Even If It Wasn’t Real ~ Scott Withiam


Fuel, then, that car filled to the rear window with newspapers
and monthly magazines, all mixed with white envelopes,
all loosely cascading over the front seat,
pooling on the floor around the feet

of the woman driving it, the woman called
the woman with the car full of newspapers,
always arriving out of nowhere, and once sited
by kids on the street complaining, “Nothing to do,”

called,“Emergency landing! For loaded down as she was,
she tipped a wing too far, rolled,
spilled, caused an explosion, because as it was,
when she pulled over, she dug out,

popped the sprung door, pushed back the leak
of papers, in front of the post office brushed off,
straightened on her way in to see Stewart,
the postal clerk. Stewart called Stump.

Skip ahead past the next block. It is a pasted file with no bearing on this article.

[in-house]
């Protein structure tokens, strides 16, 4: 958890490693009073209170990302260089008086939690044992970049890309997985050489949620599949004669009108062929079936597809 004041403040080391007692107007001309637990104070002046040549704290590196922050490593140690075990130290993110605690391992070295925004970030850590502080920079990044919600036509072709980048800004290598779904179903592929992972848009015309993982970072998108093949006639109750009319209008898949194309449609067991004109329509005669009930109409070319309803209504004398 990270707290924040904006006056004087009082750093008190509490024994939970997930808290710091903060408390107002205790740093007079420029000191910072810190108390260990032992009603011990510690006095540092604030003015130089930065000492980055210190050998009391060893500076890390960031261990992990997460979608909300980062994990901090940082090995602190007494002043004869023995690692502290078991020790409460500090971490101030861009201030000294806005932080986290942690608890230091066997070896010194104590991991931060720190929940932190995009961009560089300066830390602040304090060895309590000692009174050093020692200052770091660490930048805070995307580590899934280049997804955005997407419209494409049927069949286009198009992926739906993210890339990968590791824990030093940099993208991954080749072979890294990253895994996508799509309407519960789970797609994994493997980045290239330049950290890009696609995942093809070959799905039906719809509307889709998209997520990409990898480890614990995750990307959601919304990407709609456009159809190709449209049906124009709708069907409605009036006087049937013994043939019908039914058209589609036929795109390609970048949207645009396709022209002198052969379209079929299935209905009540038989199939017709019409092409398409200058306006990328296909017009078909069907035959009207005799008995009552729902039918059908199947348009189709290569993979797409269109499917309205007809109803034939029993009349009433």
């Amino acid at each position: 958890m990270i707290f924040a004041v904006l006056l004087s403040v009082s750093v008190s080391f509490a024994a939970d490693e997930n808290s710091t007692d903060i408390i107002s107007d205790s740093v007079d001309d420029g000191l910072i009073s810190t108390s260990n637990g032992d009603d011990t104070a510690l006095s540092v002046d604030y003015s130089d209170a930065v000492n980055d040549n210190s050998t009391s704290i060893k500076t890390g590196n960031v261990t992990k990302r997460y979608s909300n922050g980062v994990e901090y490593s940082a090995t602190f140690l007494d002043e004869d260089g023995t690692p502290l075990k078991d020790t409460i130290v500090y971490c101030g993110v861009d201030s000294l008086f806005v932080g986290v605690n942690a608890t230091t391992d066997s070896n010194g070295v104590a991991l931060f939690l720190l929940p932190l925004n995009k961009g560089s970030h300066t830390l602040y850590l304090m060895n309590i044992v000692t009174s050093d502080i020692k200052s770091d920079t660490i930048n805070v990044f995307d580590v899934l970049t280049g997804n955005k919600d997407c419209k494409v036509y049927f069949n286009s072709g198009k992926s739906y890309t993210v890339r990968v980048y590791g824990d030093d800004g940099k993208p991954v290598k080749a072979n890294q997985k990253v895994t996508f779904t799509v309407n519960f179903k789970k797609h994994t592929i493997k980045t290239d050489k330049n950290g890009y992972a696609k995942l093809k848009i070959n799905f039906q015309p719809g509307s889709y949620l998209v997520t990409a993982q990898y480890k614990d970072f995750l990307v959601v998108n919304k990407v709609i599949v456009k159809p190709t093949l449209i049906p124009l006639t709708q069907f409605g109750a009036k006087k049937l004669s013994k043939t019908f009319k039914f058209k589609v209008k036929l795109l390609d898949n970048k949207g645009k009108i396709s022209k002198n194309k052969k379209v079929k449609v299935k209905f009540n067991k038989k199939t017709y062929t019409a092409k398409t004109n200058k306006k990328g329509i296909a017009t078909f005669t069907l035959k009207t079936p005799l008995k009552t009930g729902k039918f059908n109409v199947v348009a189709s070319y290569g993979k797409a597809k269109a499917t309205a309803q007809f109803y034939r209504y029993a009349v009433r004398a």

Stump. Not as a result of explosions,
more because he moved so little
and stated the obvious, like “Those B-52’s
up there refueling again,” though never a word

to the woman with the car full of newspapers,
just the exchange. For her, an unclaimed magazine
or newspaper, an occasional dead letter
that Stump saved, what Stump told us,

once we were ready to stop playing,
was the least anyone deserved,
a place, even if it wasn’t real.
Fuel now, the sound barriers breaking—

to see, then, a B-52 refueling in flight,
to pinpoint, high overhead,
two shiny bodies connected by what
looked like a plastic straw in a milk carton.